Getting Beyond the Taken-For-Granted in Practice
This section was written by Paul Hogan with Debbie Marsden, practising youth and community workers.
What did you do?
How are you able to get them to listen?
A Youth Worker is asked these questions on a almost daily basis by peers, partners, funders, parents and many other stakeholders who come into contact with us and our practices. Until recently my answer has been unintentionally vague if not totally dismissive of the complexities that youth work and the relationships within it. I found myself stumbling, trying to find the words to explain something I feel so passionately about. The answers I’ve given include:
I just do! It’s just natural!
I don’t know really.
I just talk to them!
These are just a few of the responses I, and I’m sure other youth workers, use on a regular basis. On reflection these responses are naive and do not help the credibility of youth work or explain its complex nature as an important contributing factor to the lives of many young people in England and across the world.
This is why I found the story-telling workshops a profound but simple way of developing my ability to understand and explain the unique practice which youth workers take for granted and others do not understand. Yes – I do believe an individual can have a predisposition to support and enhance the development opportunities of young people. However, actually efficiently and regularly choosing the appropriate approach to effectively engaging with young people in their varied endeavours is a complex, multi dimensional and learnt skill – a skill that is developed both consciously and unconsciously through the youth worker’s personal and professional experiences.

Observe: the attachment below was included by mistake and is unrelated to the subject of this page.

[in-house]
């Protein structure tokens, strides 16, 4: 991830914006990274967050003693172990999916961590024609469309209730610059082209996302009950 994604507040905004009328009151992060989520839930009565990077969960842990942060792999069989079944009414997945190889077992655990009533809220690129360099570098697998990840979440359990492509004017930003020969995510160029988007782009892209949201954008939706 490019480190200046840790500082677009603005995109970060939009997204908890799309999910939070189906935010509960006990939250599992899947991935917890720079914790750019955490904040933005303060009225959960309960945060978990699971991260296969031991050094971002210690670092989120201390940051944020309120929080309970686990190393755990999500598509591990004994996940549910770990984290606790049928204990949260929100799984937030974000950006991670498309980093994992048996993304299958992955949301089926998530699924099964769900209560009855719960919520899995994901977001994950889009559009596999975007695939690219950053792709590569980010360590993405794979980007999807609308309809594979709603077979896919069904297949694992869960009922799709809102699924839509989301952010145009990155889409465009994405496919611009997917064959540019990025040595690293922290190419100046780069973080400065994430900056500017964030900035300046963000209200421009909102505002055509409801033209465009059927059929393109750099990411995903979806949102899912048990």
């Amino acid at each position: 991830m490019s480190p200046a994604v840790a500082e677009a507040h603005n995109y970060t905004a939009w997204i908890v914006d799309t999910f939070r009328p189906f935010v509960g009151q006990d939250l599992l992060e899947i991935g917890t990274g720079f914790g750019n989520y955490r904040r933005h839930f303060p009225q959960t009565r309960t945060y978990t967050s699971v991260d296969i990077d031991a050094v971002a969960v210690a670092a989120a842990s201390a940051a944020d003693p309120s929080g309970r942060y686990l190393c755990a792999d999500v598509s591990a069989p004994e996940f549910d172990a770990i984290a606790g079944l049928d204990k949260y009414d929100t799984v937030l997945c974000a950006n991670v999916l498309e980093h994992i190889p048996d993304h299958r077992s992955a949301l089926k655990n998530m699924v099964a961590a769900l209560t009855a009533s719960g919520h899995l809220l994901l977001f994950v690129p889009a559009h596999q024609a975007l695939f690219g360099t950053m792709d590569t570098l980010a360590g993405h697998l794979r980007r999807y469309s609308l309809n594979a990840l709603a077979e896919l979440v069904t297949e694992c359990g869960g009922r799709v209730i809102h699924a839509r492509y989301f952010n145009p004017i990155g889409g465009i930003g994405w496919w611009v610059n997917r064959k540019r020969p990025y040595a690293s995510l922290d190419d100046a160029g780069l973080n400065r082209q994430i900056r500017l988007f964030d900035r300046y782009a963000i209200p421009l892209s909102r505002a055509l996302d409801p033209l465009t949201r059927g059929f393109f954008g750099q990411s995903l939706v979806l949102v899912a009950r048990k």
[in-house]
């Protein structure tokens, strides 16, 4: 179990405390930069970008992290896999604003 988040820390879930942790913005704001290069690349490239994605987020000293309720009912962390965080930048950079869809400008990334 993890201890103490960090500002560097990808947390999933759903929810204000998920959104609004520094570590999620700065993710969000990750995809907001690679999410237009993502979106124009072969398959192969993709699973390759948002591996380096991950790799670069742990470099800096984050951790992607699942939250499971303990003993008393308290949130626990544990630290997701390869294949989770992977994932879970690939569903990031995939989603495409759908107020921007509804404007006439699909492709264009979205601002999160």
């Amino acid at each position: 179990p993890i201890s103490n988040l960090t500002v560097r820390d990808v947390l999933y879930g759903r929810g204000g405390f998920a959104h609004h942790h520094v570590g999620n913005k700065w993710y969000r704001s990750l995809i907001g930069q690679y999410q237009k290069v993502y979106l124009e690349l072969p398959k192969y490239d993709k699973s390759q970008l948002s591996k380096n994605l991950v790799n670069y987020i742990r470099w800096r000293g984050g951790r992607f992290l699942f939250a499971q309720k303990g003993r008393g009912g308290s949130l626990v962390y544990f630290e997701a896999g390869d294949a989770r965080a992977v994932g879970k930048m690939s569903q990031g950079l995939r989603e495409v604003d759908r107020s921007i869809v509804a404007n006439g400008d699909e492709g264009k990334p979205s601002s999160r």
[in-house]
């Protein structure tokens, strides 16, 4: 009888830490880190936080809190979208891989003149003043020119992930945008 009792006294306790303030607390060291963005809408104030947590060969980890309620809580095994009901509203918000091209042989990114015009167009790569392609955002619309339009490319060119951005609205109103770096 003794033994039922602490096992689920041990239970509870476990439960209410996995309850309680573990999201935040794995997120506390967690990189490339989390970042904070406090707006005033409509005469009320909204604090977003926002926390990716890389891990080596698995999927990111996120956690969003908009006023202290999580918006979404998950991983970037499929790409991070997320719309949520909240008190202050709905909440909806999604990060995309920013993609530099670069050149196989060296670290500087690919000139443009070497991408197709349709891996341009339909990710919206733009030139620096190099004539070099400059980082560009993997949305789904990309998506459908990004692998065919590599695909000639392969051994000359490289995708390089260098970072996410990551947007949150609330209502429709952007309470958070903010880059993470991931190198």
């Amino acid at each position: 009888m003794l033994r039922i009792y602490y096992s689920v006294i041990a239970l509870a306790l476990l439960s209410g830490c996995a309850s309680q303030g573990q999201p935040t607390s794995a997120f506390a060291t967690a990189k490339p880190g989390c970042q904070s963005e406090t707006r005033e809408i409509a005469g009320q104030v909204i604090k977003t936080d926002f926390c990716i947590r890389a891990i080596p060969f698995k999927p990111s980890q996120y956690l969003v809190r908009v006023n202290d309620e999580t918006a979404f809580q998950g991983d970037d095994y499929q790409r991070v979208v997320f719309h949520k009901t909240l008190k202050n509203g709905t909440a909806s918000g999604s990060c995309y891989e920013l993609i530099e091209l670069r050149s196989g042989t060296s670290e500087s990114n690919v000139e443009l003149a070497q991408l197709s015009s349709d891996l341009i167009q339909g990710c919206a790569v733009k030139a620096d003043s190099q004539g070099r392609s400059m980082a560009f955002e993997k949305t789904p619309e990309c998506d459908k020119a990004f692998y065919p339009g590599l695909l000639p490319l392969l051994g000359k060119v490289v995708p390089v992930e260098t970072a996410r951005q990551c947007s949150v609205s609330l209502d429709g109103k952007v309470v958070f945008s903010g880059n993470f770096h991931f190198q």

Choosing a story: from apprehension to excitement
When first approached to take part in the IDYW story-telling workshops, I admit entering the process with apprehension. Yet who could dispute the idea of having your practice, which you care passionately about, being open for discussion and debate? However the foundations on which the session was built helped develop a feeling that I had a story worth telling. All participants first offered a brief account of an example of youth work practice from their own experience and then the group democratically decided which story they would like to hear in more depth.
This process – a kind of friendly competition – generated both a sense of excitement in me and, though still apprehensive, a sense of pride that one of my peers would choose my story. When all the votes had been cast and my story was chosen there was also some satisfaction that these colleagues would now hear what I had to offer. This was not just because I felt I had a positive story to tell. It was also because these people would hopefully not only recognise that but would enhance my skill-set for future work by examining it through their own vast experiences and knowledge.
So what does this story tells us? Opening up practice to the way peers see it
When a young person is successful in a situation or task, do we as youth workers suggest that that it was ‘just natural’ or do we acknowledge the effort and distance travelled by that young person to achieve their positive outcome? I found the storytelling process a way of identifying not just the positive impacts I/we have made on young people but also the journey we took as a youth worker during this specific engagement. For each of my actions there was a logical explanation for that approach which at times was only identified by my peers delving through many layers of nonchalant answers, which became more detailed as the questioning became more specific. By the end of my storytelling I was therefore clearer about my role and why I had chosen the different techniques and approaches in this situation.